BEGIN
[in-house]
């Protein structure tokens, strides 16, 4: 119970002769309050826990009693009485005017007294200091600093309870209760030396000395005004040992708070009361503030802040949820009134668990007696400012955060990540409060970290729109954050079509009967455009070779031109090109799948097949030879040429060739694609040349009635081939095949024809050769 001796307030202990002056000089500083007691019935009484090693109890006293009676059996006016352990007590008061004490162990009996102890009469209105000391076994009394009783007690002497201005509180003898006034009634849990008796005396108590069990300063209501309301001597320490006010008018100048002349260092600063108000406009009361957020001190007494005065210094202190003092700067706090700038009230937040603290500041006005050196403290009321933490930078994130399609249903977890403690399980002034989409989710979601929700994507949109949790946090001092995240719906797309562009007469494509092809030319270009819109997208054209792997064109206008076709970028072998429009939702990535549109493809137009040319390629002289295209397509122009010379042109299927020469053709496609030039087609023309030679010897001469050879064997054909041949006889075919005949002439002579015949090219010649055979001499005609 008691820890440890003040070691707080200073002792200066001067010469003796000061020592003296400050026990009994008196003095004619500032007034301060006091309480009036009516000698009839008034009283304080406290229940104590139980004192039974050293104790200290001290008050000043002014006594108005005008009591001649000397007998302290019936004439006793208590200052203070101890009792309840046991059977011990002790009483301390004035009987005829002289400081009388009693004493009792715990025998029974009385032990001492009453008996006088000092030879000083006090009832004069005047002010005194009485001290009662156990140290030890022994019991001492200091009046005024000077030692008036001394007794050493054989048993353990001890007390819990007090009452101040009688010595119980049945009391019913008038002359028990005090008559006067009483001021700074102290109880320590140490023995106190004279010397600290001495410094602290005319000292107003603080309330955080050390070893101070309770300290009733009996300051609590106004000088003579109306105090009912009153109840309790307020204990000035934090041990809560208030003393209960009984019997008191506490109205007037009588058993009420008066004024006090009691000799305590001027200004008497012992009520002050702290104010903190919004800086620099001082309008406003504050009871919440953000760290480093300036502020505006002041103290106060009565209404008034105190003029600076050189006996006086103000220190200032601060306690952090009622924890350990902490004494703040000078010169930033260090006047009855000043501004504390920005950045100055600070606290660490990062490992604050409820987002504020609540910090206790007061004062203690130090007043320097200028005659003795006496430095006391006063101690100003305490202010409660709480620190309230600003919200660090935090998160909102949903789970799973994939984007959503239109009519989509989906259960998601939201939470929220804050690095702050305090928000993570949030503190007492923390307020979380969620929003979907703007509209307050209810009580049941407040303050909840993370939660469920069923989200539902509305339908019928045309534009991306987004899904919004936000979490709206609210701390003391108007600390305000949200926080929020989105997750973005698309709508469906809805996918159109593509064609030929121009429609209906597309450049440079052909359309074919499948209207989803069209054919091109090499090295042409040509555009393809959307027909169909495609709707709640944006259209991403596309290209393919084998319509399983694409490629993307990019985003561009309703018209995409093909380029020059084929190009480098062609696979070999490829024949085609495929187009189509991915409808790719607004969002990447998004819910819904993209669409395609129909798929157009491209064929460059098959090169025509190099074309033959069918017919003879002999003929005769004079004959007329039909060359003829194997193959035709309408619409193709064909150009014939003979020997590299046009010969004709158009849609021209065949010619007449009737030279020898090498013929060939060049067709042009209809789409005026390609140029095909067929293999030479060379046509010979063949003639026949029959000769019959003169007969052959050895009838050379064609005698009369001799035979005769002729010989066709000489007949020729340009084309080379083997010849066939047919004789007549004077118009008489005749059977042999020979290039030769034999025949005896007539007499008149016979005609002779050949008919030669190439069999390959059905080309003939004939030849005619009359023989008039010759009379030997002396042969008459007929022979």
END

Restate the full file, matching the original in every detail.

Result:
[in-house]
């Protein structure tokens, strides 16, 4: 119970002769309050826990009693009485005017007294200091600093309870209760030396000395005004040992708070009361503030802040949820009134668990007696400012955060990540409060970290729109954050079509009967455009070779031109090109799948097949030879040429060739694609040349009635081939095949024809050769 001796307030202990002056000089500083007691019935009484090693109890006293009676059996006016352990007590008061004490162990009996102890009469209105000391076994009394009783007690002497201005509180003898006034009634849990008796005396108590069990300063209501309301001597320490006010008018100048002349260092600063108000406009009361957020001190007494005065210094202190003092700067706090700038009230937040603290500041006005050196403290009321933490930078994130399609249903977890403690399980002034989409989710979601929700994507949109949790946090001092995240719906797309562009007469494509092809030319270009819109997208054209792997064109206008076709970028072998429009939702990535549109493809137009040319390629002289295209397509122009010379042109299927020469053709496609030039087609023309030679010897001469050879064997054909041949006889075919005949002439002579015949090219010649055979001499005609 008691820890440890003040070691707080200073002792200066001067010469003796000061020592003296400050026990009994008196003095004619500032007034301060006091309480009036009516000698009839008034009283304080406290229940104590139980004192039974050293104790200290001290008050000043002014006594108005005008009591001649000397007998302290019936004439006793208590200052203070101890009792309840046991059977011990002790009483301390004035009987005829002289400081009388009693004493009792715990025998029974009385032990001492009453008996006088000092030879000083006090009832004069005047002010005194009485001290009662156990140290030890022994019991001492200091009046005024000077030692008036001394007794050493054989048993353990001890007390819990007090009452101040009688010595119980049945009391019913008038002359028990005090008559006067009483001021700074102290109880320590140490023995106190004279010397600290001495410094602290005319000292107003603080309330955080050390070893101070309770300290009733009996300051609590106004000088003579109306105090009912009153109840309790307020204990000035934090041990809560208030003393209960009984019997008191506490109205007037009588058993009420008066004024006090009691000799305590001027200004008497012992009520002050702290104010903190919004800086620099001082309008406003504050009871919440953000760290480093300036502020505006002041103290106060009565209404008034105190003029600076050189006996006086103000220190200032601060306690952090009622924890350990902490004494703040000078010169930033260090006047009855000043501004504390920005950045100055600070606290660490990062490992604050409820987002504020609540910090206790007061004062203690130090007043320097200028005659003795006496430095006391006063101690100003305490202010409660709480620190309230600003919200660090935090998160909102949903789970799973994939984007959503239109009519989509989906259960998601939201939470929220804050690095702050305090928000993570949030503190007492923390307020979380969620929003979907703007509209307050209810009580049941407040303050909840993370939660469920069923989200539902509305339908019928045309534009991306987004899904919004936000979490709206609210701390003391108007600390305000949200926080929020989105997750973005698309709508469906809805996918159109593509064609030929121009429609209906597309450049440079052909359309074919499948209207989803069209054919091109090499090295042409040509555009393809959307027909169909495609709707709640944006259209991403596309290209393919084998319509399983694409490629993307990019985003561009309703018209995409093909380029020059084929190009480098062609696979070999490829024949085609495929187009189509991915409808790719607004969002990447998004819910819904993209669409395609129909798929157009491209064929460059098959090169025509190099074309033959069918017919003879002999003929005769004079004959007329039909060359003829194997193959035709309408619409193709064909150009014939003979020997590299046009010969004709158009849609021209065949010619007449009737030279020898090498013929060939060049067709042009209809789409005026390609140029095909067929293999030479060379046509010979063949003639026949029959000769019959003169007969052959050895009838050379064609005698009369001799035979005769002729010989066709000489007949020729340009084309080379083997010849066939047919004789007549004077118009008489005749059977042999020979290039030769034999025949005896007539007499008149016979005609002779050949008919030669190439069999390959059905080309003939004939030849005619009359023989008039010759009379030997002396042969008459007929022979």